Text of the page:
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Joined: 14 Sep 2011
Age: 51
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Location: Vancouver Canada

26 May 2021, 7:17 pm

Seems tied into PCR :mrgreen:

How mRNA went from a scientific backwater to a pandemic crusher

For decades, Katalin Karikó's work into mRNA therapeutics was overlooked by her colleagues. Now it's at the heart of the two leading coronavirus vaccines

By the mid 1990s, Karikó’s bosses at UPenn had run out of patience. Frustrated with the lack of funding she was generating for her research, they offered the scientist a bleak choice: leave or be demoted. It was a demeaning prospect for someone who had once been on the path to a full professorship. For Karikó’s dreams of using mRNA to create new vaccines and drugs for many chronic illnesses, it seemed to be the end of the road.

Thirty four years earlier, the discovery of mRNA had been announced amidst a clamour of scientific excitement in the summer of 1961. For more than a decade, researchers in the US and Europe had been attempting to unravel exactly how DNA is involved in the creation of proteins – the long strings of amino acids that are vital to the growth and functioning of all life forms.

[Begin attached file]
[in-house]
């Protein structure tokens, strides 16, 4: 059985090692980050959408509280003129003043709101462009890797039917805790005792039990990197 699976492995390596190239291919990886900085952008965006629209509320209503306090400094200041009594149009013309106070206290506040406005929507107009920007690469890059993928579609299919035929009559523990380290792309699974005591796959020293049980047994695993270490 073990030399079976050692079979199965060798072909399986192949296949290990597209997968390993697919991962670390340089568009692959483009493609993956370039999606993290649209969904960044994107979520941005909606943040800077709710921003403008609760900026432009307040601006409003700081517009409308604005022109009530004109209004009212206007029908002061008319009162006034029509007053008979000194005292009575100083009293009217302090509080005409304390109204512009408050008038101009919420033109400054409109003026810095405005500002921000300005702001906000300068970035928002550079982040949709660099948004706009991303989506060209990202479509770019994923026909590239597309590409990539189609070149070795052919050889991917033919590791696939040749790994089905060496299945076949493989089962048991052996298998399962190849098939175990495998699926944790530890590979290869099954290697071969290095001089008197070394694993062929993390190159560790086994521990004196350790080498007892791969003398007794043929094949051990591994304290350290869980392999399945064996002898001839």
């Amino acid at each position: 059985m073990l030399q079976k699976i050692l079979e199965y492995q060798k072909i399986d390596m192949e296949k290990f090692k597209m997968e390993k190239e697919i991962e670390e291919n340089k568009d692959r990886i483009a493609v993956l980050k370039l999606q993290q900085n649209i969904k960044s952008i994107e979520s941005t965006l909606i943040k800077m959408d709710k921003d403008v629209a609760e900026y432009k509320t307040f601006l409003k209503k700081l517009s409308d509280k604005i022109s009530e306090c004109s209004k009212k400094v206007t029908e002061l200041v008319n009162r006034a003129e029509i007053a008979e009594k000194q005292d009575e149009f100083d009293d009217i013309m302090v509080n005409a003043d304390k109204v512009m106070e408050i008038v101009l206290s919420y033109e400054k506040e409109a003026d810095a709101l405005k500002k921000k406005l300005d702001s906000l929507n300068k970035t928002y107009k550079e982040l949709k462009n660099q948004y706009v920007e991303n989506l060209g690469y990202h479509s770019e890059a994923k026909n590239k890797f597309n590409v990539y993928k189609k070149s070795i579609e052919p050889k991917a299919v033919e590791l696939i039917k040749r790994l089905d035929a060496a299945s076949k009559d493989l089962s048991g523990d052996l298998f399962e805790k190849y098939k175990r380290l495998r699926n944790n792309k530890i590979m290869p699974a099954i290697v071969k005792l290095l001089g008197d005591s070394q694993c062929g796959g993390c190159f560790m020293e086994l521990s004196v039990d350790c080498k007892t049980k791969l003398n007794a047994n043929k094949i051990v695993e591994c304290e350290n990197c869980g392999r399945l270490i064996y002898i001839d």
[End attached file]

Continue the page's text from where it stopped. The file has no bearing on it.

It transpired that mRNA was the answer. These molecules act like digital tape recorders, repeatedly copying instructions from DNA in the cell nucleus, and carrying them to protein-making structures called ribosomes. Without this key role, DNA would be nothing but a useless string of chemicals, and so some have dubbed mRNA the ‘software of life.’

At the time the nine scientists credited with discovering mRNA were purely interested in solving a basic biological mystery, but by the 1970s the scientific world had begun to wonder if it could exploit this cellular messaging system to turn our bodies into medicine-making factories.


“I always thought that the majority of patients don’t actually need new genes, they need something temporary like a drug, to cure their aches and pains,” she said. “So mRNA was always more interesting to me.”

At the time, the technology required to make such grand ambitions a reality did not yet exist. While scientists knew how to isolate mRNA from cells, creating artificial forms was not possible. But in 1984, the American biochemist Kary Mullis invented polymerase chain reaction (PCR), a method of amplifying very small amounts of DNA so it can be studied in detail. By 1989, other researchers had found a way to utilise PCR to generate mRNA from scratch, by amplifying DNA strands and using an enzyme called RNA polymerase to create mRNA molecules from these strands. “For scientists working on mRNA, this was very empowering,” said Karikó. “Suddenly we felt like we could do anything.”

read more: ... r-biontech